It’s been a long time since Sunday, but I’m still reflecting on the analytical angst-fest I witnessed on Chris Wallace’s Fox News Sunday last week. Katie Pavlich had her hands full assuaging the histrionic concerns of Wallace and the balance of his panel about Trump administration “chaos.”
The FNS chaos theory, post-midterm edition, hinges (or unhinges) on three elements: the government shutdown, the Middle East pullouts (and Mattis’s departure), and the stock market.
Interestingly, in an attempt to balance the hand-wringing tenor of the analysis, Wallace latched onto substance while talking to former Defense Secretary Leon Panetta. Wallace asked about the Middle East wars’ duration and un-winnability factor and President Trump’s campaign promise to end them.
The starkest truth about the connectivity of the shutdown and pullouts, a truth that inextricably links the issues but is rarely discussed in context, was nailed by American Greatness editor Chris Buskirk, who wrote after the Weekly Standard fell, “It made sense to (the neocons) to send thousands of Americans to their deaths defending Iraq’s borders, but they wouldn’t lift a finger to protect our own.”
The concept of “fighting them there so we don’t have to fight them here,” while not precisely Pyrrhic, yet, has become the following question the minds of many: If we won’t stop them from coming here, what’s the point?
For too many dustbin neocons, and news media stalwarts like Mr. Wallace who deploy any means necessary to cast aspersions on Trump administration policy, stability means endless un-winnable wars and immigration policy that is near-tantamount to open borders. To the globalist ilk, chaos comes with the implementation of a sovereignty-ensuring border enforcement regime, and our troops off the ground and home from insurmountable quagmires.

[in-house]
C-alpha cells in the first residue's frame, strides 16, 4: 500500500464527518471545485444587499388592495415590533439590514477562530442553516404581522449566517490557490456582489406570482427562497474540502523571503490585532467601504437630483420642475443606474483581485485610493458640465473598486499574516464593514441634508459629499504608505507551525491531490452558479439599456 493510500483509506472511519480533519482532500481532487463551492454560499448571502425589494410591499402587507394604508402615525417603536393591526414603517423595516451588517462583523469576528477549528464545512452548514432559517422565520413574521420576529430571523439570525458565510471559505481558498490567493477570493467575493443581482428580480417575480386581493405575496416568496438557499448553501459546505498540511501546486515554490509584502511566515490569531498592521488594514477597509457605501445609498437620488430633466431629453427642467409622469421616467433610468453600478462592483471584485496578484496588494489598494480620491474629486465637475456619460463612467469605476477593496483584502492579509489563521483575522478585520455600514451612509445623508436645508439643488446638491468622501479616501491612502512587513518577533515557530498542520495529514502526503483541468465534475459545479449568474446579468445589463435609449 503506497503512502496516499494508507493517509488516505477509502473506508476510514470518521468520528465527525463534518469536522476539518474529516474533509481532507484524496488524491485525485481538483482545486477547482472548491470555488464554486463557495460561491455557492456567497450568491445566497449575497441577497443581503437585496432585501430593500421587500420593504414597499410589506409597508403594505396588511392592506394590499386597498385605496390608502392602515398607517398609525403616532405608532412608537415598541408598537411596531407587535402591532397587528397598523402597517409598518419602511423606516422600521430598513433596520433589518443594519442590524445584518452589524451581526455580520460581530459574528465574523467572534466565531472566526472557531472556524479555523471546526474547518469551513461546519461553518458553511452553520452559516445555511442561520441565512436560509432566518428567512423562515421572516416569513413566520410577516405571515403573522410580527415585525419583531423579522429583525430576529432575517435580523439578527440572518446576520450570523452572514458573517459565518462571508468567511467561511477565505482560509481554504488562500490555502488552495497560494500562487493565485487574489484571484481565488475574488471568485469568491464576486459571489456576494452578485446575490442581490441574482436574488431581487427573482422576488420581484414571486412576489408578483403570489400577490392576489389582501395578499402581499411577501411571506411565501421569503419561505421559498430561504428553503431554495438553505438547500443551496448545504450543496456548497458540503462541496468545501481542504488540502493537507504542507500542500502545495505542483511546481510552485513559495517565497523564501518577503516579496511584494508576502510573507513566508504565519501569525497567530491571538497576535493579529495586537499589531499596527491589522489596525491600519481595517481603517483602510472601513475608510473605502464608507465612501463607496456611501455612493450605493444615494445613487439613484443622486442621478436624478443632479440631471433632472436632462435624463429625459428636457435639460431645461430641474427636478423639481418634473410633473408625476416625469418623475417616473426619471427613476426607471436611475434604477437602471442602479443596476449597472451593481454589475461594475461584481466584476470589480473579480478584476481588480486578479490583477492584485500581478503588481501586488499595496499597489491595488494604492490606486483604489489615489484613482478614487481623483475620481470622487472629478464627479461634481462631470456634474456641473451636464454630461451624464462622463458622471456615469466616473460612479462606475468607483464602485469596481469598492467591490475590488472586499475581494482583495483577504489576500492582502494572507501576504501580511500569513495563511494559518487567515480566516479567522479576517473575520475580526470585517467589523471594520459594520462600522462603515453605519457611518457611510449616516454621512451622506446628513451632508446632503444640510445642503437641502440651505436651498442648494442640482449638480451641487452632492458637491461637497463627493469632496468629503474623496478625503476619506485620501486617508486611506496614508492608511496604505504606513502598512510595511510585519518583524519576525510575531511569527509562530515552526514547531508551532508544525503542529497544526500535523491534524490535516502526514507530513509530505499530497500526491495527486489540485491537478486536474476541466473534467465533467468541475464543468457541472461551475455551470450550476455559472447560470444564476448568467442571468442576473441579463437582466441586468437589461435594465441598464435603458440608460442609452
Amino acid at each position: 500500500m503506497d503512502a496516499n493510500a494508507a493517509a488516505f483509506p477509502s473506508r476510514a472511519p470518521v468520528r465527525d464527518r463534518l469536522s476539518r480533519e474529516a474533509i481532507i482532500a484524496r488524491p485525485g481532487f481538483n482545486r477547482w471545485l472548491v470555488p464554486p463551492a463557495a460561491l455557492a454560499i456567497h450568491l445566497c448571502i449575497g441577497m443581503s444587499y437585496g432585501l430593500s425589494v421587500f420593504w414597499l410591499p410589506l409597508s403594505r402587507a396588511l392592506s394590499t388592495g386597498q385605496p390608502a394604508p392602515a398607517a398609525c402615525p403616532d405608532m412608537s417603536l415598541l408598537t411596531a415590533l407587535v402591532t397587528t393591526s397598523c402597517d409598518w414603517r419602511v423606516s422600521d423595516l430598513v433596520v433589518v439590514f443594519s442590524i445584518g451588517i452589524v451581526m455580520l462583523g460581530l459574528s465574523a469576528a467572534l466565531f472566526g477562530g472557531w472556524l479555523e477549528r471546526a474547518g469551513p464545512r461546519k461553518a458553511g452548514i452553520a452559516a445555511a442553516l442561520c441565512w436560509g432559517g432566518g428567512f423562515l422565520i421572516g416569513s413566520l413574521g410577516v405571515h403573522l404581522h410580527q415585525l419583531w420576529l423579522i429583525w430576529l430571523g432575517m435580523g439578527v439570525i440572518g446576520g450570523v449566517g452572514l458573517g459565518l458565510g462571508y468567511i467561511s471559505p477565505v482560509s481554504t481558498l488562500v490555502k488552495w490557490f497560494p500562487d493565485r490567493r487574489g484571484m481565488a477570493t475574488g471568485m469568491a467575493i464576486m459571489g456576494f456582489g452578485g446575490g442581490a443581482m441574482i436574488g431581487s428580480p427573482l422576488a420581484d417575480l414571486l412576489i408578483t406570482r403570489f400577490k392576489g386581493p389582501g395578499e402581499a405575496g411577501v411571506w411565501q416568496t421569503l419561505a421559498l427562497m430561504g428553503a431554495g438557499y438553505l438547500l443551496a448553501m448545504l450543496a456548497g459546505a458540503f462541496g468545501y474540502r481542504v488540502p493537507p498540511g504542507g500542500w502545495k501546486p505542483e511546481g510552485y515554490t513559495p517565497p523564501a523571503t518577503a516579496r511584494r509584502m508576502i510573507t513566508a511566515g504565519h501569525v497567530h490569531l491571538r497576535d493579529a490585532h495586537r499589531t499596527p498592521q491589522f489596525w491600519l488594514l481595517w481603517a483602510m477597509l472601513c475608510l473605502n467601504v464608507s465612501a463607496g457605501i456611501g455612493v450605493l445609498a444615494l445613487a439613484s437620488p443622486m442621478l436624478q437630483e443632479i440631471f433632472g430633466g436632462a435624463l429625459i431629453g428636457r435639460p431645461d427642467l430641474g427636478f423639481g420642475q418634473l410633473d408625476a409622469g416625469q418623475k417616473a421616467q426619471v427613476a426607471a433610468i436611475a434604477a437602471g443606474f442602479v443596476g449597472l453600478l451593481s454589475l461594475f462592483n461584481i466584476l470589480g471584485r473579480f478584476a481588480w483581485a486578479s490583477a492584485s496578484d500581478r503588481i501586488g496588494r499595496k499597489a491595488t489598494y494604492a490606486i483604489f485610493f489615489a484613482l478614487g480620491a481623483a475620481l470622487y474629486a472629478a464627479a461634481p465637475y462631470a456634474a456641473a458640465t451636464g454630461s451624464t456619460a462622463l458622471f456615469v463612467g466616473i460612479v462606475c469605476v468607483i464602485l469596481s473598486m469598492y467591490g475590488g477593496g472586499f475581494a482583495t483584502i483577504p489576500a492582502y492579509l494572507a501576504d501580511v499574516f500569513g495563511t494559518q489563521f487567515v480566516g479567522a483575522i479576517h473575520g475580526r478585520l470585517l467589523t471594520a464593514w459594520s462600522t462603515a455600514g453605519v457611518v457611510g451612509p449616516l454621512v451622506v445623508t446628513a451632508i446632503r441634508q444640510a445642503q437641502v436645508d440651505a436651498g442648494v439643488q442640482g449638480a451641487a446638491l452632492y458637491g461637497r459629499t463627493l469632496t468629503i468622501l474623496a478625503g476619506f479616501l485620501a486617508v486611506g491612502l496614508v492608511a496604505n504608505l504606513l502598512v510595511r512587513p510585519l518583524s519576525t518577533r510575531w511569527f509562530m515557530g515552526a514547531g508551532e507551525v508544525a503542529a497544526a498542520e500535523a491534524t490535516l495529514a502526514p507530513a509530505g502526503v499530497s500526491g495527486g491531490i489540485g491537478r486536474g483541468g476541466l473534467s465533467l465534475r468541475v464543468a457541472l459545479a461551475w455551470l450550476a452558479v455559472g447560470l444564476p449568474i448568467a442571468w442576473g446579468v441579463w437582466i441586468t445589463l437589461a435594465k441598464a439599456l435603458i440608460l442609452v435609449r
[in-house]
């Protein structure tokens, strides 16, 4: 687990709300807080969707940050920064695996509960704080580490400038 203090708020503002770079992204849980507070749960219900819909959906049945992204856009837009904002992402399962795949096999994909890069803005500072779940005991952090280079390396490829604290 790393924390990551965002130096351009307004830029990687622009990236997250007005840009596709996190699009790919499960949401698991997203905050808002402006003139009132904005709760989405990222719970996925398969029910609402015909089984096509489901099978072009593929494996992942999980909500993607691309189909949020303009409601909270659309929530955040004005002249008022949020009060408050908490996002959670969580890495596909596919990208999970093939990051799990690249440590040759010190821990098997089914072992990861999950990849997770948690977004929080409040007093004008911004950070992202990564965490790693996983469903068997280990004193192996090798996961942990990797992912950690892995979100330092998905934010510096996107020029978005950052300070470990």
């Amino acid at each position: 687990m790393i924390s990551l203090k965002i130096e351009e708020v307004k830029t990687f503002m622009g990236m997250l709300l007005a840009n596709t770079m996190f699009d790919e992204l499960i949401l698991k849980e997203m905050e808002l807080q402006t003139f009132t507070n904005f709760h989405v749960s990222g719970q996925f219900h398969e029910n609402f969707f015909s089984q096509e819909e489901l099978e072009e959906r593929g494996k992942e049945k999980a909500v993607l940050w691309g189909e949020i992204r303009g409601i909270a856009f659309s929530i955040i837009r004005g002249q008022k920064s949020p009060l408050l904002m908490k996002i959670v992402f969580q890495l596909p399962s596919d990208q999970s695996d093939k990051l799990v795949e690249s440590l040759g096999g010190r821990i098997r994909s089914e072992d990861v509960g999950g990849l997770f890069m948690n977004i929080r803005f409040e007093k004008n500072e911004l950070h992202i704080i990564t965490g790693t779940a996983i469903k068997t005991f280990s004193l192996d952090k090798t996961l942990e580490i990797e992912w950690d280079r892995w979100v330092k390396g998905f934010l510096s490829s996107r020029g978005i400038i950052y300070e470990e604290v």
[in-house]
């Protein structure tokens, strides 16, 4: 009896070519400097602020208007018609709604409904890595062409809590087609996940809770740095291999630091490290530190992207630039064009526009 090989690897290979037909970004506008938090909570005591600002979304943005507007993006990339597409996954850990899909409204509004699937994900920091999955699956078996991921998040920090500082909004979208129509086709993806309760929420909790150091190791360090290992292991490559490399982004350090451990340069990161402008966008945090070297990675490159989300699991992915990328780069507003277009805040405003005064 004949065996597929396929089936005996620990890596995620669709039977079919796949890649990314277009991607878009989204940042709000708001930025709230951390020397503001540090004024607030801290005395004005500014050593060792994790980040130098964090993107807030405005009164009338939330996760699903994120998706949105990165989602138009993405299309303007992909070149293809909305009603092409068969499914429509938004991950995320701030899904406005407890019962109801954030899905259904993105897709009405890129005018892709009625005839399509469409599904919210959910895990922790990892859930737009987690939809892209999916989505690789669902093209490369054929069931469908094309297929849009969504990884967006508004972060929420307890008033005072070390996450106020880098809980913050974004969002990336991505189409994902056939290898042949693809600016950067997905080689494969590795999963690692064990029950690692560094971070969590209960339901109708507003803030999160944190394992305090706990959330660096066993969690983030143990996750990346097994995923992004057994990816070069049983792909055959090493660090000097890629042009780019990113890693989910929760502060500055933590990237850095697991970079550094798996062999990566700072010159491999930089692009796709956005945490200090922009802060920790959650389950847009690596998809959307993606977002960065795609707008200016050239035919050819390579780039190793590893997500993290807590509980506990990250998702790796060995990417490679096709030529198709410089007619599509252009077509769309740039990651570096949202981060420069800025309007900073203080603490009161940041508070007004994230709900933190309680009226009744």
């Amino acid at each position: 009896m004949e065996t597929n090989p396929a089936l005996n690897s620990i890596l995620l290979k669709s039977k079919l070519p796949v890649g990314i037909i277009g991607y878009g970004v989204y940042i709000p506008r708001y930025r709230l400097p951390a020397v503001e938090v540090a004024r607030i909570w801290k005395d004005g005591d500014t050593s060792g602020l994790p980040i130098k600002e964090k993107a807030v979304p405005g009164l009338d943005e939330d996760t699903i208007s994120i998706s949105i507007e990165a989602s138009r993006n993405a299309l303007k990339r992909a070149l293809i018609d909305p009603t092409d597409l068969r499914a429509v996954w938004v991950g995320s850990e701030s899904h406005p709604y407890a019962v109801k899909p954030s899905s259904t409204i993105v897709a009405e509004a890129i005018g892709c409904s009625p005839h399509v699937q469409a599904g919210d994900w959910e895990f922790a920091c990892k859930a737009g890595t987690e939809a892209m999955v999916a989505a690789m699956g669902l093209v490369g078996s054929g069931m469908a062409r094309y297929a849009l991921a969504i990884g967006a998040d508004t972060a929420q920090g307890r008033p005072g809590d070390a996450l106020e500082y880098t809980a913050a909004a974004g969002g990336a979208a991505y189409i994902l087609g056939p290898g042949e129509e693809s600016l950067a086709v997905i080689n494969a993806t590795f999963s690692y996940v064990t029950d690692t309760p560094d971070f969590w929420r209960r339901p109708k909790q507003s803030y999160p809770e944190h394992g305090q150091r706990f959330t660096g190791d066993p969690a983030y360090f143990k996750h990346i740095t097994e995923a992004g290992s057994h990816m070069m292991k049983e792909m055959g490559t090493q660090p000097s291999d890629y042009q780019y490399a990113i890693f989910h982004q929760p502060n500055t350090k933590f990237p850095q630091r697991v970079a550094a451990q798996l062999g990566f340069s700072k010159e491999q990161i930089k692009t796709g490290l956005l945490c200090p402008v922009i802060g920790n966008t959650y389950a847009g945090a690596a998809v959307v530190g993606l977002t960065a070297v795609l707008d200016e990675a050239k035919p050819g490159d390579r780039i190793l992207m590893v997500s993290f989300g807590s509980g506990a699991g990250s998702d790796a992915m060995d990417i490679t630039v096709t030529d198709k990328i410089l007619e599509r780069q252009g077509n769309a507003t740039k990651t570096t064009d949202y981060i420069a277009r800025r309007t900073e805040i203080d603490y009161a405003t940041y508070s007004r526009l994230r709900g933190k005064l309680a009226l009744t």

Where do the two issues most noticeably transect?
Americans, including conservatives, can argue all day long about the efficacy of building a border wall. Concerns about the preponderate degree of illegal entry as a result of visa no-shows and multiple points of entry raise serious questions. And don’t get people started on the ladders and tunnels.
But even viewed from this limited-value perspective, if nothing else, a wall high enough to seriously complicate casual illegal entry (perhaps with a razor-wire cap) will rise as a symbolic edifice signifying the resentment, and even rage, of the U.S. citizenry over our government and business leaders’ failure.
Even if it stops only 25-35 percent of incidents of illegal entry, the wall, a bargain at $25 billion, will be representationally significant: the invasion is on indefinite hold.
Neocon justification of continued U.S. military involvement in the Middle East has abjectly run its course, especially when espoused by a leadership and media class that never met an endless war it didn’t like, or a stringent border security measure—like the travel ban—it could wholeheartedly support.
The stock market? Fluctuations happen, and any significant drop is a concern To the extent that the market is related to the shutdown and pullouts, which is arguable and fluid, it is necessary to ask if the president is supposed to renege on two key campaign promises—the extrication from Middle East conflicts and the protection of America’s borders—to ensure the stability of the markets.
Host Chris Wallace’s job is to ask the tough questions. But he and his program’s braintrust write the transitions, the introductions, and frame the questions. Tuning in last Sunday, the tenor of all those elements was in full Trump chaos crisis mode. You’d think the republic was barely able to survive until 2019.
Wallace and company should tone down the angst. President Trump has got this.